Saxophonist Jacques Schwarz-Bart
’s most recent CD, The Art of Dreaming", released in Europe earlier this year, is set to debut in the United States and Canada by Naïve/Naxos on September 25, 2012. The project is called The Art of Dreaming" because of the state of heightened awareness shared when musicians play together, which can be described as ‘”dreaming while awake”.
According to Carlos Castañeda, anthropologist and author, ancient Toltec sorcerers had developed the art of staying aware while dreaming, in order to travel to parallel worlds and have a better understanding of the human potential.
Jacques says: As I was reading Castaneda’s book entitled The Art of Dreaming, I immediately drew a comparison with the musician's quest. Except that instead of staying aware during their dreams, musicians manage to dream while awake, and they share their dreams with other musicians and audiences."
Dreaming while awake has become a musical quest for Jacques. As he says: … this special state of mind has come and gone in jittery fashion, like bubbles that grow and burst."
According to Jacques: My first fluid experience took place with this quartet. I immediately felt as if we were traveling together, gliding through a dream that was one and the same. Since then I set my mind on this journey, the result is an album that reflects this experience. The spirit of collective dreaming has allowed us to rise above the impersonal setting of the recording studio, and play as if we were in front of our audience. It is organic, contrasted and often orgasmic: just as I dreamed it!" The Art of Dreaming is performed by a quartet featuring Schwarz-Bart – Saxophone, Batiste Trotignon – Piano, Thomas Bramerie – Double Bass, and Hans Van Oosterhout – Drums.
Schwarz-Bart (born December 22, 1962 in Les Abymes) is based in New York. His mother is the Guadeloupean novelist Simone Schwarz-Bart, author of The Bridge of Beyond. His father was French Jewish author André Schwarz-Bart. The family traveled widely, living in Senegal, Switzerland, and Goyave, Guadeloupe. Schwarz-Bart is dubbed Brother Jacques" and his music has incorporated rhythm and blues as well as hip hop influences.
At age six, while living in Switzerland, Jacques discovers Jazz music through his best friend’s father’s record collection. Fascinated, he self teaches the guitar by playing along with records. By age 11, he sat in with the players of the local Lausanne scene but soon afterward, his family relocated to Guadeloupe. There, without a jazz scene, he concentrated on his studies instead, most notably at the prestigious School of Government called Sciences Po and eventually landed a job as a Senator’s assistant in Paris. At 24, he appeared poised for a more conventional success, until by chance he tried a friend's tenor saxophone. He practiced between his long hours at the Senate and three years later he abandoned his nascent career in politics to attend Berklee College of Music.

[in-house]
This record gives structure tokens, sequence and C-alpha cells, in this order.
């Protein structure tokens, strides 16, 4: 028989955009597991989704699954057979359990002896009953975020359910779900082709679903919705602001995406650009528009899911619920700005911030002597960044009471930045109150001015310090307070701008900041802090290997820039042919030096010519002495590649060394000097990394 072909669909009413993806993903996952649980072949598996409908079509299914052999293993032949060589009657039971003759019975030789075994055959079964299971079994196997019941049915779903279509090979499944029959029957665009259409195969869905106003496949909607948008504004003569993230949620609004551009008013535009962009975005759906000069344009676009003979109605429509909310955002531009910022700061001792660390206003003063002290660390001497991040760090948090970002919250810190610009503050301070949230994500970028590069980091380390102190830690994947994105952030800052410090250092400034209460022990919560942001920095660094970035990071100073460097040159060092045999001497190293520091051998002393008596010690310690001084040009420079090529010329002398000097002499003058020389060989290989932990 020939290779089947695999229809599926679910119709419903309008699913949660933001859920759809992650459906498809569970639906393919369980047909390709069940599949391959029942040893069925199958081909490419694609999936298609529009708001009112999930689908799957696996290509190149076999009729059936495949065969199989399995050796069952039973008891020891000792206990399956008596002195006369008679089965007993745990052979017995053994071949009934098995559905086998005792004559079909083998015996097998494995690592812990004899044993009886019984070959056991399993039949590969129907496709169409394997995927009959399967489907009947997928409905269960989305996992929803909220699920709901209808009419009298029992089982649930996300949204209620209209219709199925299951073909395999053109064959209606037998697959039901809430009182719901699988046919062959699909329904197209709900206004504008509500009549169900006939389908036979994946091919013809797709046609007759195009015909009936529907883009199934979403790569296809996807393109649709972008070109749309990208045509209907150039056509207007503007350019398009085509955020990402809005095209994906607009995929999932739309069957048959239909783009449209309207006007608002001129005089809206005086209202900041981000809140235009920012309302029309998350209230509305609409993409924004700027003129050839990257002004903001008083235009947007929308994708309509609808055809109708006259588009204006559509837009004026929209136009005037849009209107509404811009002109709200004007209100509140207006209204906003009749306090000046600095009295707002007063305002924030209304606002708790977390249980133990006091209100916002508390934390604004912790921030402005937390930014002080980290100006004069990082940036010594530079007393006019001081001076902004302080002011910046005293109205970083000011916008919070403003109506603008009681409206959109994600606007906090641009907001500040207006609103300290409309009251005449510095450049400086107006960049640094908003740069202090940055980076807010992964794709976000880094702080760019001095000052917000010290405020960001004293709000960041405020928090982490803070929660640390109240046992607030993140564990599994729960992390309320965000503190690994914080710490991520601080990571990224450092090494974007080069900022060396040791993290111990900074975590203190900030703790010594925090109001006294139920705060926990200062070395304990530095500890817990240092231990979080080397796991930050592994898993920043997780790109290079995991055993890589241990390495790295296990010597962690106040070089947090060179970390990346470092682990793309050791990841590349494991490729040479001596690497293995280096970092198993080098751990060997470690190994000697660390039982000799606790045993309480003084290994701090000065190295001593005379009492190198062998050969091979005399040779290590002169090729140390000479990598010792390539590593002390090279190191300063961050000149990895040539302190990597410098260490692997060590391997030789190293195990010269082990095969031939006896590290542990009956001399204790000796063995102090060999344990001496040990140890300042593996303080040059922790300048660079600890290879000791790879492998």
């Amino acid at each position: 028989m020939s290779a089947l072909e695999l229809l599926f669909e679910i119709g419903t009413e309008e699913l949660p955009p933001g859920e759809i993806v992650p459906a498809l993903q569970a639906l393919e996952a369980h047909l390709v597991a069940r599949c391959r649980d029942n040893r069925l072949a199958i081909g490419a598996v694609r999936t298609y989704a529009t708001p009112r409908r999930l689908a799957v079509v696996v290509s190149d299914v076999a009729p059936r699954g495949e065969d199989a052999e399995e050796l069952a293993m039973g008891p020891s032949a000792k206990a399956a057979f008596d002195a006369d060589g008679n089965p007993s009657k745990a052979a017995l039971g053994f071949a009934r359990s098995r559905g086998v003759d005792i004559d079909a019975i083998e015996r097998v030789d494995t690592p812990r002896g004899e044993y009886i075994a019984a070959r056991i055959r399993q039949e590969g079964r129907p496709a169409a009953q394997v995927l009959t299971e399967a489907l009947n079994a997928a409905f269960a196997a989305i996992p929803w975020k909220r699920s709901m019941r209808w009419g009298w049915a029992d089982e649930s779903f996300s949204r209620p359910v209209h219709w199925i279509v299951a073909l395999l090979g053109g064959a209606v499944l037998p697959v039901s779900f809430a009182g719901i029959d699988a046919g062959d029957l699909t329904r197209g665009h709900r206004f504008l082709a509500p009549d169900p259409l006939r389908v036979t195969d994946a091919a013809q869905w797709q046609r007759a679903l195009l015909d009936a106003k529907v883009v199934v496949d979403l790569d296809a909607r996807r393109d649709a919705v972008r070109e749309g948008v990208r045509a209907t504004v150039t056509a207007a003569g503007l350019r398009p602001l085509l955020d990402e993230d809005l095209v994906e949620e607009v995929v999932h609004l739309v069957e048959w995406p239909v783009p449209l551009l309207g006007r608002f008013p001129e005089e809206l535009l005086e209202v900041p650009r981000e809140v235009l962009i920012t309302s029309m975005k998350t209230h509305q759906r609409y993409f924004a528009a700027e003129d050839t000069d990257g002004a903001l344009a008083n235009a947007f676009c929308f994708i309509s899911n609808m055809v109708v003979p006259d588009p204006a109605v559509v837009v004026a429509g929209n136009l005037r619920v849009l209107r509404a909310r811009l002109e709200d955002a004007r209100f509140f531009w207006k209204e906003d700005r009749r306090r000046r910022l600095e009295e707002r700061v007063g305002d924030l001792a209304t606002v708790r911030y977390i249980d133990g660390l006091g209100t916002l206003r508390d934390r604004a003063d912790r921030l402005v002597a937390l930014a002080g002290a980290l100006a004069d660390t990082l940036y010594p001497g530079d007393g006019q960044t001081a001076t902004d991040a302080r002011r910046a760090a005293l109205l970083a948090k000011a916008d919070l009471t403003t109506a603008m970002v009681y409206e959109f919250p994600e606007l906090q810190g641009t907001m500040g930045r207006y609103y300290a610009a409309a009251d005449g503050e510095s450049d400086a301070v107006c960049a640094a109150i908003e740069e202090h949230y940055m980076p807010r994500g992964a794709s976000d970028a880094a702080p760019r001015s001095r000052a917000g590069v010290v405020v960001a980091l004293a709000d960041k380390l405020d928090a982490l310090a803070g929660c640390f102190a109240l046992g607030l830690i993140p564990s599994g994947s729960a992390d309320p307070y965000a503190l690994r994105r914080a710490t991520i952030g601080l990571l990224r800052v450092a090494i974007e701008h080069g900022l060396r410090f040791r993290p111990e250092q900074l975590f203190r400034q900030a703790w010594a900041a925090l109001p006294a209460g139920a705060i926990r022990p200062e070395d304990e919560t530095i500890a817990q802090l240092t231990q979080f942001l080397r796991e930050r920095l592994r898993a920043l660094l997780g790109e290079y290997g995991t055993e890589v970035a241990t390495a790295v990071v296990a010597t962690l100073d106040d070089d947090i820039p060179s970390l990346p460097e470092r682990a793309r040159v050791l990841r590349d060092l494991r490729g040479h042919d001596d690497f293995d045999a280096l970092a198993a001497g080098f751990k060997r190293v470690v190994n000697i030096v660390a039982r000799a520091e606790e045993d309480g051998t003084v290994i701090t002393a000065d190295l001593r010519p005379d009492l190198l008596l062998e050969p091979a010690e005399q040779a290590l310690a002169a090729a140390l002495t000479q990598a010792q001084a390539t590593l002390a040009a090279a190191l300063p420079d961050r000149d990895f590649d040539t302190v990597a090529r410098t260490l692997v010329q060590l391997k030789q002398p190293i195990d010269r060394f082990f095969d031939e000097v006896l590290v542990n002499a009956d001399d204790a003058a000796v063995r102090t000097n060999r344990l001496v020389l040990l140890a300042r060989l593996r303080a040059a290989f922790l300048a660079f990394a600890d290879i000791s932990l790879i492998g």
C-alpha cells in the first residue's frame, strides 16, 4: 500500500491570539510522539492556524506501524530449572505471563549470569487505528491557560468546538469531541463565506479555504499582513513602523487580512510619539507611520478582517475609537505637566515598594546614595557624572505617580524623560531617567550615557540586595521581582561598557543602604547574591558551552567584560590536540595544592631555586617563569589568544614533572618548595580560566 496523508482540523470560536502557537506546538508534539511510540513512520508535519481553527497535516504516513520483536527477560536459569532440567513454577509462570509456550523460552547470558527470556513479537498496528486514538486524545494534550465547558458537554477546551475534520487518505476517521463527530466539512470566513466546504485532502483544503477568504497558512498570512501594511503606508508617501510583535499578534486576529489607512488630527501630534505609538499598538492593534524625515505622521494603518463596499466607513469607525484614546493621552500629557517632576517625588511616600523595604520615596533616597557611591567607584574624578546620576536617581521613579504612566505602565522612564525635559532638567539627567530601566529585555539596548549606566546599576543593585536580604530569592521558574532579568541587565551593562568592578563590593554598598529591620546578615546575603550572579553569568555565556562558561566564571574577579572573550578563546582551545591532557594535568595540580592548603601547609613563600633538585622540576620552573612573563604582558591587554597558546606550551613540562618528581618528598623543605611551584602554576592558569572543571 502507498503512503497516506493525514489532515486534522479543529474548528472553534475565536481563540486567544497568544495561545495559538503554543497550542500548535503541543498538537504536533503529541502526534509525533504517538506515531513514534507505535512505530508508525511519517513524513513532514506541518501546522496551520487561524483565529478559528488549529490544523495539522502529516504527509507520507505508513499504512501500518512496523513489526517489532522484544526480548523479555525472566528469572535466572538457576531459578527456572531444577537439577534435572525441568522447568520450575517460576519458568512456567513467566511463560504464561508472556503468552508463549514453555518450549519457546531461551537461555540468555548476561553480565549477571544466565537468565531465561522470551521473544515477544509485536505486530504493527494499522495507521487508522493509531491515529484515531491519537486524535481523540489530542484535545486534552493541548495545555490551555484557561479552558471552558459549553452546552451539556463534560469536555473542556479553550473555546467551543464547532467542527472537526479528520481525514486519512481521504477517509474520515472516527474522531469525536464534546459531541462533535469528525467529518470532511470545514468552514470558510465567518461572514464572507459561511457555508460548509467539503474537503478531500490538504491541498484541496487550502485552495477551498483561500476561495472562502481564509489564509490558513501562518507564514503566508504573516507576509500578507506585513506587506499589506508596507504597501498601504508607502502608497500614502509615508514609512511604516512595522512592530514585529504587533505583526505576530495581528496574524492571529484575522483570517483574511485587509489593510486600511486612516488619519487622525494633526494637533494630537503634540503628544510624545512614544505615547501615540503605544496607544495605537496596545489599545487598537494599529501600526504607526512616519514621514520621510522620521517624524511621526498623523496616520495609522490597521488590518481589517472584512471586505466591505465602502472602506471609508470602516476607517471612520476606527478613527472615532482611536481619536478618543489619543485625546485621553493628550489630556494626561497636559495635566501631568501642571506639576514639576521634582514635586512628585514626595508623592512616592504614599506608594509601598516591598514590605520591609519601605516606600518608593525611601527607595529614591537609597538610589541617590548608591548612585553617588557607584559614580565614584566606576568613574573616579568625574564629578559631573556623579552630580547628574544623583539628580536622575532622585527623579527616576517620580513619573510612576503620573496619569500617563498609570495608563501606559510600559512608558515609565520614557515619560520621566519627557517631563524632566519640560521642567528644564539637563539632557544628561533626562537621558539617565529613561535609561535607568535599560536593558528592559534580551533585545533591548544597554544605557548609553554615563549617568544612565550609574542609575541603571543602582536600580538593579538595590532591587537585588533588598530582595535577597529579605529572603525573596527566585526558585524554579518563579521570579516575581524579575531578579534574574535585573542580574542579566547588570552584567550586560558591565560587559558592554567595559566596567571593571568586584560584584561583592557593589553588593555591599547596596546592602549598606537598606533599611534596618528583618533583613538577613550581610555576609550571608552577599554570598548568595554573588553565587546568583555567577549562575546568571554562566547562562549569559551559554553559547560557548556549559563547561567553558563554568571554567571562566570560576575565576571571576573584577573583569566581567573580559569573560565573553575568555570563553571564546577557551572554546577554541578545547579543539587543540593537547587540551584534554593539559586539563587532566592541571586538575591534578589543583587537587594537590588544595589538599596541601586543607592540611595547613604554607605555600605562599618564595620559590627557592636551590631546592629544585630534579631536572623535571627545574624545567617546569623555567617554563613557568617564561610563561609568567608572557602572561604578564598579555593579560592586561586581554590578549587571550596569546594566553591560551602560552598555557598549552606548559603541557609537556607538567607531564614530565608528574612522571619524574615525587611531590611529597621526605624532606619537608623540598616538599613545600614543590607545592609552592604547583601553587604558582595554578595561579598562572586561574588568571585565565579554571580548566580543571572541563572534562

After a grueling practice schedule that spanned four years, he graduated from Berklee and developed a reputation by playing with acknowledged leaders of the Boston jazz scene, such Danilo Perez, Bob Moses, and Giovanni Hidalgo, before leaving for New York City. One week after his arrival, he goes to hear Chucho Valdes, Roy Hargrove, and Randy Brecker perform at Bradley’s jazz club. In a moment of boldness, he pulls out his horn and joins in. A month later, Roy Hargrove calls him to replace David Sanchez in his Latin Jazz band, Crisol. By early 2000, he earns his nickname, Brother Jacques”, from musician D'Angelo, in praise of Schwarz-Bart's musicianship. In addition to Hargrove and D'Angelo, Schwarz-Bart has done session work and performed live with Erykah Badu, Eric Benet, Meshell Ndegeocello, James Hurt, Danilo Perez, Soulive, Ari Hoenig, and David Gilmore, among others. His tune “Forget Regret” was the single on Roy Hargrove’s 2003 album Hard Groove.
Jacques has produced several personal projects. After a straight-ahead jazz CD entitled Immersion, he released The Brother Jacques Project: a mixture of soul and jazz, with layers of Caribbean rhythms, featuring the vocalist Stephanie McKay. With his 2007 album Soné Ka-La, Jacques Schwarz-Bart became one of the first musicians to fully explore the connection between Gwoka and jazz, two musical styles of the African Diaspora.